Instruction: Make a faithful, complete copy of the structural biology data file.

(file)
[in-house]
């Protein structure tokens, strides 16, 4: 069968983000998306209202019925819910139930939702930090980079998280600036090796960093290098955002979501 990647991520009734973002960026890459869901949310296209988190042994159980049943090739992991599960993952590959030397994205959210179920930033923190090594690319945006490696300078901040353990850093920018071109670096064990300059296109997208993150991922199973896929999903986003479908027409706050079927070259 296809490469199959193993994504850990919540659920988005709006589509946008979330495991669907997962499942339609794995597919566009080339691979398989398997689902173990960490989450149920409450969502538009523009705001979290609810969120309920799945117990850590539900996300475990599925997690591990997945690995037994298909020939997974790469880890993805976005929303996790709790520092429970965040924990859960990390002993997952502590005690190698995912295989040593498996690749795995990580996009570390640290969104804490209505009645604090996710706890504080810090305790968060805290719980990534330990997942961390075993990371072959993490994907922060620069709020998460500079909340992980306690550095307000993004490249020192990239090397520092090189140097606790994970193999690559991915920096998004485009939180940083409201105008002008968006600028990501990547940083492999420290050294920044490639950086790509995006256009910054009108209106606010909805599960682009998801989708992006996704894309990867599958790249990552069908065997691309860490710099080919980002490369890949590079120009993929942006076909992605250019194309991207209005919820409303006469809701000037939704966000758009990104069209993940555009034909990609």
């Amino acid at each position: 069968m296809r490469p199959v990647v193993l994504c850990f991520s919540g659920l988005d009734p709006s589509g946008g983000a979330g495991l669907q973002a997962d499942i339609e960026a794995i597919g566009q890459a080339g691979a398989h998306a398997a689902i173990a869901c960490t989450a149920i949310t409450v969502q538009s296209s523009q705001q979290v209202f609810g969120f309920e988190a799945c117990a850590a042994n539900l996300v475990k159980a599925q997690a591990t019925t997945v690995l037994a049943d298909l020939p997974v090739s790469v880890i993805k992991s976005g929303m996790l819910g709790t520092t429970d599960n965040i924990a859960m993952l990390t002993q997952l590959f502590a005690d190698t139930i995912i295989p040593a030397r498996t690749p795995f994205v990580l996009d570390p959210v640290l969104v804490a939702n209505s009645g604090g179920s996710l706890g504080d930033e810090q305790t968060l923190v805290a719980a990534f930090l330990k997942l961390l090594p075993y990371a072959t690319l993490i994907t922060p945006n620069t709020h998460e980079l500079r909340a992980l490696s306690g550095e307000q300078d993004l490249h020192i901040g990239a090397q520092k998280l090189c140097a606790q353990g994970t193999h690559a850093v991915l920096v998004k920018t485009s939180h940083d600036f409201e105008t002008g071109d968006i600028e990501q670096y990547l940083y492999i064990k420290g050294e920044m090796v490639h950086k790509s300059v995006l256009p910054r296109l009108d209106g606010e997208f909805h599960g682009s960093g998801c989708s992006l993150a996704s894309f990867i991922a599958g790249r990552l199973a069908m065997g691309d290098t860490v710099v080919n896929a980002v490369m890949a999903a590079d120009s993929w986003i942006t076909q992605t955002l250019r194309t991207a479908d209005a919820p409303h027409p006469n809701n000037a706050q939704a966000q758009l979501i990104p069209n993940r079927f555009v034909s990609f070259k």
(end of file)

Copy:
[in-house]
């Protein structure tokens, strides 16, 4: 069968983000998306209202019925819910139930939702930090980079998280600036090796960093290098955002979501 990647991520009734973002960026890459869901949310296209988190042994159980049943090739992991599960993952590959030397994205959210179920930033923190090594690319945006490696300078901040353990850093920018071109670096064990300059296109997208993150991922199973896929999903986003479908027409706050079927070259 296809490469199959193993994504850990919540659920988005709006589509946008979330495991669907997962499942339609794995597919566009080339691979398989398997689902173990960490989450149920409450969502538009523009705001979290609810969120309920799945117990850590539900996300475990599925997690591990997945690995037994298909020939997974790469880890993805976005929303996790709790520092429970965040924990859960990390002993997952502590005690190698995912295989040593498996690749795995990580996009570390640290969104804490209505009645604090996710706890504080810090305790968060805290719980990534330990997942961390075993990371072959993490994907922060620069709020998460500079909340992980306690550095307000993004490249020192990239090397520092090189140097606790994970193999690559991915920096998004485009939180940083409201105008002008968006600028990501990547940083492999420290050294920044490639950086790509995006256009910054009108209106606010909805599960682009998801989708992006996704894309990867599958790249990552069908065997691309860490710099080919980002490369890949590079120009993929942006076909992605250019194309991207209005919820409303006469809701000037939704966000758009990104069209993940555009034909990609």
């Amino acid at each position: 069968m296809r490469p199959v990647v193993l994504c850990f991520s919540g659920l988005d009734p709006s589509g946008g983000a979330g495991l669907q973002a997962d499942i339609e960026a794995i597919g566009q890459a080339g691979a398989h998306a398997a689902i173990a869901c960490t989450a149920i949310t409450v969502q538009s296209s523009q705001q979290v209202f609810g969120f309920e988190a799945c117990a850590a042994n539900l996300v475990k159980a599925q997690a591990t019925t997945v690995l037994a049943d298909l020939p997974v090739s790469v880890i993805k992991s976005g929303m996790l819910g709790t520092t429970d599960n965040i924990a859960m993952l990390t002993q997952l590959f502590a005690d190698t139930i995912i295989p040593a030397r498996t690749p795995f994205v990580l996009d570390p959210v640290l969104v804490a939702n209505s009645g604090g179920s996710l706890g504080d930033e810090q305790t968060l923190v805290a719980a990534f930090l330990k997942l961390l090594p075993y990371a072959t690319l993490i994907t922060p945006n620069t709020h998460e980079l500079r909340a992980l490696s306690g550095e307000q300078d993004l490249h020192i901040g990239a090397q520092k998280l090189c140097a606790q353990g994970t193999h690559a850093v991915l920096v998004k920018t485009s939180h940083d600036f409201e105008t002008g071109d968006i600028e990501q670096y990547l940083y492999i064990k420290g050294e920044m090796v490639h950086k790509s300059v995006l256009p910054r296109l009108d209106g606010e997208f909805h599960g682009s960093g998801c989708s992006l993150a996704s894309f990867i991922a599958g790249r990552l199973a069908m065997g691309d290098t860490v710099v080919n896929a980002v490369m890949a999903a590079d120009s993929w986003i942006t076909q992605t955002l250019r194309t991207a479908d209005a919820p409303h027409p006469n809701n000037a706050q939704a966000q758009l979501i990104p069209n993940r079927f555009v034909s990609f070259k």